WHEN a young man is very much in love with a most attractive girl he is apt to endow her with qualities and virtues which no human being has ever possessed. Yet at rare and painful intervals there enter into his soul certain wild suspicions, and in these moments he is inclined to consider the possibility that she may be guilty of the basest treachery and double dealing.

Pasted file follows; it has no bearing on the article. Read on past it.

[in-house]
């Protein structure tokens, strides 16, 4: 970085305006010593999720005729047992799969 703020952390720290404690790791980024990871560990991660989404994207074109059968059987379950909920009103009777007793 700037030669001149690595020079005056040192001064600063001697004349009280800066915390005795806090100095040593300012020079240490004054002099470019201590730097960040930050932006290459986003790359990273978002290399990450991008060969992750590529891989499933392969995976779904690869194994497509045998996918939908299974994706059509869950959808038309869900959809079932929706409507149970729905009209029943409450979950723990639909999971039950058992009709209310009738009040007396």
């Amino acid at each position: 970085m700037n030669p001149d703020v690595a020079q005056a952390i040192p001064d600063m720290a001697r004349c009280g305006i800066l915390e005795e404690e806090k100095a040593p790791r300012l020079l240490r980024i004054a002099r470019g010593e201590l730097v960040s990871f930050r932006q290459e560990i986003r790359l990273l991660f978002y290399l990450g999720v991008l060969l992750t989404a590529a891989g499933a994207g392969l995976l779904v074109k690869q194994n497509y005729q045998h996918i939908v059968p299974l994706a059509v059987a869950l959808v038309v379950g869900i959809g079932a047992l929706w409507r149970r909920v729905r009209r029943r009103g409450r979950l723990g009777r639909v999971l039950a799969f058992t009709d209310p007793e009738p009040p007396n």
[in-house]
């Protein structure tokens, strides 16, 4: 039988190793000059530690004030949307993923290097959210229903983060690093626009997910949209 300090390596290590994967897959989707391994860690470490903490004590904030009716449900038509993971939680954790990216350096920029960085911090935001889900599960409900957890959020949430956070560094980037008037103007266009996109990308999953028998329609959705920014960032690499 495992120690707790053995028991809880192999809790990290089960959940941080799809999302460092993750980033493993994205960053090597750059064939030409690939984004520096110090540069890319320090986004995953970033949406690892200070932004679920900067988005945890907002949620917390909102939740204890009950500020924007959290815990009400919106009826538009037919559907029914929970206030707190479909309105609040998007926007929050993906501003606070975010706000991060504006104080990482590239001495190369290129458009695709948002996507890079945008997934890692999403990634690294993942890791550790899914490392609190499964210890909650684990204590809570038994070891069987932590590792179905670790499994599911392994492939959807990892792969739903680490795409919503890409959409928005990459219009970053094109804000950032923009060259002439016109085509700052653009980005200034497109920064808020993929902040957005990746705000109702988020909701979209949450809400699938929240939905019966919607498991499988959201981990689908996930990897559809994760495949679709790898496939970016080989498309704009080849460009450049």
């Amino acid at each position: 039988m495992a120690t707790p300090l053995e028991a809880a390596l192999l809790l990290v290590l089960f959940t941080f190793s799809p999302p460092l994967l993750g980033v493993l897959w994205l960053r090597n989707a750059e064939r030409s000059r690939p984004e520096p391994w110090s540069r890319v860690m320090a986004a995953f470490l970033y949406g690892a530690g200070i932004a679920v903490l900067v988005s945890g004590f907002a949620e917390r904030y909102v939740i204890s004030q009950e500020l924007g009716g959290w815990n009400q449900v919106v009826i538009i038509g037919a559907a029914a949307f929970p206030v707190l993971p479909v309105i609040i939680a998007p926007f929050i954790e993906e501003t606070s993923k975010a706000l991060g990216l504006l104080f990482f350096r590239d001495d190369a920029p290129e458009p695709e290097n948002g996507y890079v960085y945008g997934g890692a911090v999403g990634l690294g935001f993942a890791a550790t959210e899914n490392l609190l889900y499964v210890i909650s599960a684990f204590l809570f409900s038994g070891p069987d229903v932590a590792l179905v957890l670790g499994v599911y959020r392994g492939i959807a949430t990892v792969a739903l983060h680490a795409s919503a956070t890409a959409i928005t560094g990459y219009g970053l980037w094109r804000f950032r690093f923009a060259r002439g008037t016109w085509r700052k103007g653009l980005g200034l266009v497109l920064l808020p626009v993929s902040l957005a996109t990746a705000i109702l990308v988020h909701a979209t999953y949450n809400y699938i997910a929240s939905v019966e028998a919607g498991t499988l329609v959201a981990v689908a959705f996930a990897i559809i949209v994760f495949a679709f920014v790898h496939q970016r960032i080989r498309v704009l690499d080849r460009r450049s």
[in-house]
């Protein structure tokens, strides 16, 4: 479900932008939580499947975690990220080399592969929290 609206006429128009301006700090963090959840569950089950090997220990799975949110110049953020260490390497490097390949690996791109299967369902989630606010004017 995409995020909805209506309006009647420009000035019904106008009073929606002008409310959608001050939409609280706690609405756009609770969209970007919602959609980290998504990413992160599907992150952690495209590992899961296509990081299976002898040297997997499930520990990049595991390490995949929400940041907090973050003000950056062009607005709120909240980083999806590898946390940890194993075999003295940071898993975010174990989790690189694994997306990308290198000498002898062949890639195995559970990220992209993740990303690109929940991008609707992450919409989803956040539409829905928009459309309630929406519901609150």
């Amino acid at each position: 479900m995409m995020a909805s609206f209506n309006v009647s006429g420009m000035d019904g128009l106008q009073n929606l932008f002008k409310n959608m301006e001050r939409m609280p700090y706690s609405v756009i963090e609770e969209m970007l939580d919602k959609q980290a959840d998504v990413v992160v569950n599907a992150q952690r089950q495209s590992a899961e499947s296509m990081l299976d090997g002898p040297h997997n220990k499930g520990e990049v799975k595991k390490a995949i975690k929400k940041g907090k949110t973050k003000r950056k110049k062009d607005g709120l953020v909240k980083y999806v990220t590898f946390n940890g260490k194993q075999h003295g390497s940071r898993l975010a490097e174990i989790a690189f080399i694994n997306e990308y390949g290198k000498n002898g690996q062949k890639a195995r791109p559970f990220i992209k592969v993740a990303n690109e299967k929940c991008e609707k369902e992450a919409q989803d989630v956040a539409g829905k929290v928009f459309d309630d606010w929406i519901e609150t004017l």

Everybody knew that Kenneth McKay was desperately in love. They knew it at the bank where he spent his days in counting other people's money, and a considerable amount of his lunch hour writing impassioned and ill-spelt letters to Margot Lynn. His taciturn father, brooding over his vanished fortune in his gaunt riverside house at Marlow, may have employed the few moments he gave to the consideration of other people's troubles in consideration of his son's new interest. Probably he did not, for George McKay was entirely self-centred and had little thought but for the folly which had dissipated the money he had accumulated with such care, and the development of fantastical schemes for its recovery.